The carboxymethylcellulose stabilizer of the present invention is particularly adapted for use with dry mixes where all the ingredients are compounded into a single package or into two packages. The carboxymethylcellulose is effective if placed in either package of a twopackage system, but for ease of preparation, addition to the second package is preferred. It will be appreciated that this stabilizer may be marketed along with one or more of the ingredients, leaving addition of the other ingredients to the housewife or other user.

The amount of water added to the dry mixes will vary widely, e.g. about 5%45% by weight of the final icing product. Icings comprising 35 %40% added water are perhaps more common. However, butter cream icing usually will contain about 5%20% added water.

The instant invention possesses a number of outstanding advantages. It provides an icing having excellent stability; that is, for long periods of time the product maintains its foamed state and smooth nongranular structure and also separates substantially no liquid during either storage or use. A further important advantage is that the present invention provides a greatly simplified means of making such a product, since room temperature may be used instead of 212 F. or above.

Since it will be readily apparent to those skilled in this art that a number of variations may be made in this invention as described above within the spirit and scope thereof, it will be understood that the invention is not to be limited to the foregoing disclosure except as defined in the appended claims,

What I claim and desire to protect by Letters Patent 1s:

1. A noncook instant icing composition comprising sugar, 2. whipping agent and as a stabilizer a water-soluble carboxymethylcellulose.

2. The composition of claim 1 wherein the amount of said carboxymethylcellulose is 0.075%7.5% by weight of the total composition.

3. The composition of claim 1 wherein the degree of substitution of said carboxymethylcellulose is 0.6-1.3.

4. In the process of preparing, from a composition including a foaming agent, a foamed icing characterized by maintaining substantially unchanged for long periods of time during storage and use, its smooth, nongranular texture, its foam structure and its liquid content: the improvement which comprises incorporating in the icing a water-soluble carboxymethylcellulose having a degree of substitution of 0.61.3 as a stabilizer therefor, the entire process being carried out at about room temperature.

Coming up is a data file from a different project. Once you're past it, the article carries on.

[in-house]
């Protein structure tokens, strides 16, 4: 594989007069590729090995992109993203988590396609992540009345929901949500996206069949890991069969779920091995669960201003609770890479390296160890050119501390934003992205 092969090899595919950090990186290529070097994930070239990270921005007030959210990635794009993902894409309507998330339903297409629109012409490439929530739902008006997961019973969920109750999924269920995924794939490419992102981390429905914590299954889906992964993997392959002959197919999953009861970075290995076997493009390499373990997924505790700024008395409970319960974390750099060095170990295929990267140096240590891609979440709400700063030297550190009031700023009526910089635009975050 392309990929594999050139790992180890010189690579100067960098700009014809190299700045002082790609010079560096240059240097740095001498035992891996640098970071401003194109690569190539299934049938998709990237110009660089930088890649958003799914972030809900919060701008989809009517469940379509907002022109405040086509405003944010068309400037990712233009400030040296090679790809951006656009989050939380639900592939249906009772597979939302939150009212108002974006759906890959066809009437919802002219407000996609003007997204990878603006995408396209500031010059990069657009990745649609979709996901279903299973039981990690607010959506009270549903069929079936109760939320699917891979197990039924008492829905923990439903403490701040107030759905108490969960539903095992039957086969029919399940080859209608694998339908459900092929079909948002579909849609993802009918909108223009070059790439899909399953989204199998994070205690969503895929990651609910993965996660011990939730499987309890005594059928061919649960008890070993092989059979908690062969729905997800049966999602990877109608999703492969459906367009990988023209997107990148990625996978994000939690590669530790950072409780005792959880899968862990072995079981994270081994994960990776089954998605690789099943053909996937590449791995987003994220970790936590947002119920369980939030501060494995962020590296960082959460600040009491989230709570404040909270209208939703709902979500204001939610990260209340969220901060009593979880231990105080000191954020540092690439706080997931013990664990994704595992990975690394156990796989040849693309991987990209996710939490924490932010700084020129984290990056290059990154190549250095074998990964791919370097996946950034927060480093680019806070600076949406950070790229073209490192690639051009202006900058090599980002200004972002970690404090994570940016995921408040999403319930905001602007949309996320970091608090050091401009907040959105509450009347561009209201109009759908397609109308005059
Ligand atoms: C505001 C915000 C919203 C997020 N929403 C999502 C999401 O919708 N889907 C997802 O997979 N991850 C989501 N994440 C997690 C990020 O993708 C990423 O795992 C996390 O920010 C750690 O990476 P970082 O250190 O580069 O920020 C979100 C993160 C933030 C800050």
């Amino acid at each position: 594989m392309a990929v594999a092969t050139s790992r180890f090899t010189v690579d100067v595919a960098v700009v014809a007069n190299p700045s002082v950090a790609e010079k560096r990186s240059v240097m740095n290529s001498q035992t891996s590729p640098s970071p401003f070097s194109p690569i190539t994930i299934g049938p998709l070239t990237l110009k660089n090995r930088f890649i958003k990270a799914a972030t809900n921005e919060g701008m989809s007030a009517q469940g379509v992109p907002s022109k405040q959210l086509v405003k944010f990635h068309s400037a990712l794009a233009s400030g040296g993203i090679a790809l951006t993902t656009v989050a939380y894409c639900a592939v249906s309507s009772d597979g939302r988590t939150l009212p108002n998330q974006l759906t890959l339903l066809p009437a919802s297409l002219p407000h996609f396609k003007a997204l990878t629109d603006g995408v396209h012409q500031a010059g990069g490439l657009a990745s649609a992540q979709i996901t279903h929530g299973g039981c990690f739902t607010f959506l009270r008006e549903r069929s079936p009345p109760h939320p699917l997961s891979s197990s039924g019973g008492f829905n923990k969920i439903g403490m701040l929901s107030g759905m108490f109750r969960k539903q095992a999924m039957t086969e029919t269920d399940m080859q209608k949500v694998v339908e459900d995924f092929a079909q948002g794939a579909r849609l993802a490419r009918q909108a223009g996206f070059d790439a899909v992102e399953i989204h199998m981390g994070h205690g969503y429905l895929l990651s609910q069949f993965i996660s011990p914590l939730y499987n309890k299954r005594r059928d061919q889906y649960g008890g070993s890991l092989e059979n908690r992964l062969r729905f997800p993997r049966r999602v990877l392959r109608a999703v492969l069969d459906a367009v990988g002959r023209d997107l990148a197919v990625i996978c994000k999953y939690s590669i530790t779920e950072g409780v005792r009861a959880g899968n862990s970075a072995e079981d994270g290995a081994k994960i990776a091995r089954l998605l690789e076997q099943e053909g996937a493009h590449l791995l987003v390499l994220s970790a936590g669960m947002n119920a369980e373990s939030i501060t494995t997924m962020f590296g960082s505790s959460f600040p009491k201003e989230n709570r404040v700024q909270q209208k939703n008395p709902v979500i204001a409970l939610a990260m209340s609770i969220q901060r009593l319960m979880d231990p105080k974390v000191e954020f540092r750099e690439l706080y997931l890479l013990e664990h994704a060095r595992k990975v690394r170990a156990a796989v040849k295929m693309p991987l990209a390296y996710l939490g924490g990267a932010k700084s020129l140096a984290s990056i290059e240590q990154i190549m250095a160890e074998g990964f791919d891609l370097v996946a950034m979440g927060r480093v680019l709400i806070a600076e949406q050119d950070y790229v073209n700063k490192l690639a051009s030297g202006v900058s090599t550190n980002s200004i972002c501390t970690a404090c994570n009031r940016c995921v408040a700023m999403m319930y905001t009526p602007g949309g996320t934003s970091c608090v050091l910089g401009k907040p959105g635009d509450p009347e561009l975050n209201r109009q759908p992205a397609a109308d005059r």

References Cited in the file of this patent UNITED STATES PATENTS 2,355,547 Musher Aug. 8, 1944 2,548,865 Burt Apr. 17, 1951 2,588,419 Sevall et al. Mar. 11, 1952 2,789,911 Toulmin Apr. 23, 1957 I UNITED STATES PATENT OFFICE CERTIFICATE OF CORRECTION Patent No 2,914,410 November 24, 1959 Robert W. Butler It is hereby certified that error appears in the printed specification of the above numbered patent requiring correction and that the said Letters Patent should readas corrected below.

Column 1, line 31 for "Marshallow" read Marshmallow 5 linejl for "icing" read icings column 2, line 19 for "includes" read. include line 25, for "there" read M three 0 Signed and sealed this 10th day of May 1960a (SEAL) Attest:

KARL H AXLINE Attesting Officer ROBERT C. WATSON Commissioner of Patents 1

Patent Citations
Cited PatentFiling datePublication dateApplicantTitle
US2355547 *Dec 7, 1943Aug 8, 1944Musher Foundation IncFood composition
US2548865 *Jan 8, 1945Apr 17, 1951Hercules Powder Co LtdFrozen confections
US2588419 *Oct 6, 1949Mar 11, 1952Borden CoWhipping composition
US2789911 *Jun 7, 1954Apr 23, 1957Midland Chemical CorpIcing compositions comprising carboxymethyl dextran and method of producing the same
Referenced by
Citing PatentFiling datePublication dateApplicantTitle
US3094470 *Nov 12, 1959Jun 18, 1963Gen Dynamics CorpNuclear reactor and irradiating system
US3224883 *Oct 1, 1962Dec 21, 1965Lever Brothers LtdAerosol topping
US3230091 *Sep 12, 1961Jan 18, 1966Lever Brothers LtdPressurized dessert toppings
US3287139 *Mar 5, 1964Nov 22, 1966Hercules IncCodried liquid egg white-carboxymethylcellulose composition, process for the preparation thereof and food mix utilizing same
US3343965 *Apr 30, 1965Sep 26, 1967Procter & GambleMethod of baking cake with topping
US3620769 *May 13, 1969Nov 16, 1971Beatrice Foods CoMarshmallow composition
US4135005 *May 9, 1977Jan 16, 1979Merck & Co., Inc.Stabilized icings
US5571555 *Mar 23, 1995Nov 5, 1996The Pillsbury CompanyStable icing composition
US5631034 *Mar 31, 1994May 20, 1997Kraft Foods, Inc.Preparation of an aqueous sugar frosting mix
US6368645Sep 16, 1999Apr 9, 2002The Pillsbury CompanyReheating tolerant icing composition
EP2809174A4 *Feb 4, 2013Nov 4, 2015Pipe Don T Paint Pty LtdDecoration, decorative base and method for making same
WO1988008254A1 *Apr 27, 1988Nov 3, 1988Praag Stephen VanDecoration of confectionery products
WO2013113075A1 *Feb 4, 2013Aug 8, 2013Pipe Don't Paint Pty LtdDecoration, decorative base and method for making same
Classifications
U.S. Classification426/568, 426/659, 426/329
International ClassificationA23G3/34
Cooperative ClassificationA23G3/343, A23G2200/00, A23G2200/06, A23G2220/02
European ClassificationA23G3/34C